Remote-access software such as GoToMyPC is an alternative. Through it, you connect directly to your server PC, controlling the home-automation system in a window as if you were there.
Software for the iPhone and other smartphones can work in both situations: You can run a remote-access app or connect to a VPN. Native iPhone software, however, can control your home devices from anywhere. The free HSTouch interfaces with HSPRO (or can be added to HS2), giving an app view into your automated home. To set it up in the HSPRO configuration Web page, click Interfaces, and then select Disabled next to ‘HSTouch for iPhone’. Click Save at the bottom of the page.
Wake Up in Luxury
Home automation certainly works for utilitarian tasks–you could configure the system to e-mail you if it senses a water leak, for example–but it should offer a dash of luxury, too. Here’s how to configure the ultimate weekday wake-up.
A half-hour before your 7:00 a.m. reveille, your house can begin brewing coffee for you. All you need to do in advance is set a dumb coffeemaker in the “on” position and connect it to a Z-Wave appliance module that controls its power. When you configure your software, set your script to signal the module to turn on electricity to the coffeemaker at 6:30 a.m.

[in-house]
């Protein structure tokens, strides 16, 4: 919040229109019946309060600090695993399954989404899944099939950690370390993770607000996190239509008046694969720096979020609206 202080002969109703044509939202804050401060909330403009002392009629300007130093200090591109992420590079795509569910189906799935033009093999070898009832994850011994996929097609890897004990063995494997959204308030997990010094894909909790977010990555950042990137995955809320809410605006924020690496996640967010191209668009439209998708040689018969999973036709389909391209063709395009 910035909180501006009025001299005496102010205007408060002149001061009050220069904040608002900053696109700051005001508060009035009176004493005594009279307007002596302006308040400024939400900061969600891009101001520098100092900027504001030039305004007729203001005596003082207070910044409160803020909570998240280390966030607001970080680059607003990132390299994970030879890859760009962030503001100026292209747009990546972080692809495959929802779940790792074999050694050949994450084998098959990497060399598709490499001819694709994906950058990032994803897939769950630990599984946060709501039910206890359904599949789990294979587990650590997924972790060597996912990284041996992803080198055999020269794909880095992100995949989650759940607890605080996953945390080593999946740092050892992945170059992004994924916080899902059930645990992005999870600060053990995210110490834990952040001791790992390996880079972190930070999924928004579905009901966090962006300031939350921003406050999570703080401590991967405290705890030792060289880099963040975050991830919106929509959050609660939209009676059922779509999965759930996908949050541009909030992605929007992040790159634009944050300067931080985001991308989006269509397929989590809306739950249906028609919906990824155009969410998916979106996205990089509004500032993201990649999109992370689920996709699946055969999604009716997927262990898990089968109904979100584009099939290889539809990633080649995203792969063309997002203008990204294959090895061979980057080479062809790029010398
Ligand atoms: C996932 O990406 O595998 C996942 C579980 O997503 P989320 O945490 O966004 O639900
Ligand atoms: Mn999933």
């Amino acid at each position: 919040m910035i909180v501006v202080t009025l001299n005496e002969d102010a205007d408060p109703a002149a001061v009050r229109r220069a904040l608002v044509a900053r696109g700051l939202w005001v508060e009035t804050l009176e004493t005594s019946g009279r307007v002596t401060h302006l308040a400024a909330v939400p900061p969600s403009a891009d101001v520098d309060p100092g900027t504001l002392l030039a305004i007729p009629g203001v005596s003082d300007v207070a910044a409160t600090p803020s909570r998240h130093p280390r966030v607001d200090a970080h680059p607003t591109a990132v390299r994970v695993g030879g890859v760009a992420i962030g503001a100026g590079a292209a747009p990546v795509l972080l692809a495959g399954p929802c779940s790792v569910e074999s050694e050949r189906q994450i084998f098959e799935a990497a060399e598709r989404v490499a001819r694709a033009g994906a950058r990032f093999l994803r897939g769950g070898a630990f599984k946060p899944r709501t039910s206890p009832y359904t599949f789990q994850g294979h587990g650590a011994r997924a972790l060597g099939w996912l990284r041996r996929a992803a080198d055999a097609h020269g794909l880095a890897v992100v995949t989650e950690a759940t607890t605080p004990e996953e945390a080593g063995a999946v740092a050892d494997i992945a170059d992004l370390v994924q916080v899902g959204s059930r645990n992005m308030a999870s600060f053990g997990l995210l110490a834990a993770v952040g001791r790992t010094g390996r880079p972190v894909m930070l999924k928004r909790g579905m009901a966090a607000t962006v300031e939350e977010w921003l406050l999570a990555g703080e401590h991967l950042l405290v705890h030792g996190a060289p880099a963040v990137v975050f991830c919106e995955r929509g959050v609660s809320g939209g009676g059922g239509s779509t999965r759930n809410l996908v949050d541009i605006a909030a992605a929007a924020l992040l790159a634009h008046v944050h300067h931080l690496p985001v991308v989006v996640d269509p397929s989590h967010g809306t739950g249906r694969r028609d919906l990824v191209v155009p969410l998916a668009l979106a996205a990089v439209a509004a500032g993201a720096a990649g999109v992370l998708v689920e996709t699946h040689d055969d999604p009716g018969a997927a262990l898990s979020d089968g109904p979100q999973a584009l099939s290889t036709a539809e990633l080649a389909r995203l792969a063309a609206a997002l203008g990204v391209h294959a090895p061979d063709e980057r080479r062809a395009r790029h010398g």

As the aroma wafts up to your bedroom, your lights can gently turn on. Schedule the Z-Wave-enabled light dimmer to gradually increase the brightness between 6:50 a.m. and 7:00 a.m.
At 7:00 a.m., your system can play your favorite MP3s or tune in to a streaming-audio station. HS2 can interface with many audio devices, such as a PC running iTunes. I like to have it connect to a stand-alone Logitech Squeezebox. If you want to do the same, you’ll have to install the Squeezebox Plug-In ($40) first. In the HS2 Web interface, pick Interfaces, and then select Install more interfaces. Click Next, wait for the page to load, and then click Next again. Check the box next to the plug-in, and click Next once more. After you’ve installed it, you can configure it in your script.
And that’s just the beginning. You could have the system open your shades, turn on the shower, and do nearly anything–simply add more sensors and modules.
How about a system that triggers a Z-Wave garage-door opener and starts your car on a winter morning? Add a network camera, and your house can e-mail you a picture of your kids when they get home from school. A Z-Wave-to-IR translator can command your home entertainment system, so you could dim the lights, make popcorn, and start a movie with one button press.
Even if the right Z-Wave device doesn’t exist, you could hack your own. Z-Wave relay switches can be wired to any electronics to close a low-voltage circuit instead of toggling power. That way, you could wire a self-contained electronic pet feeder, a variable-speed fan, or even an NES controller. Want to unlock your game room by punching in the Konami code? You can.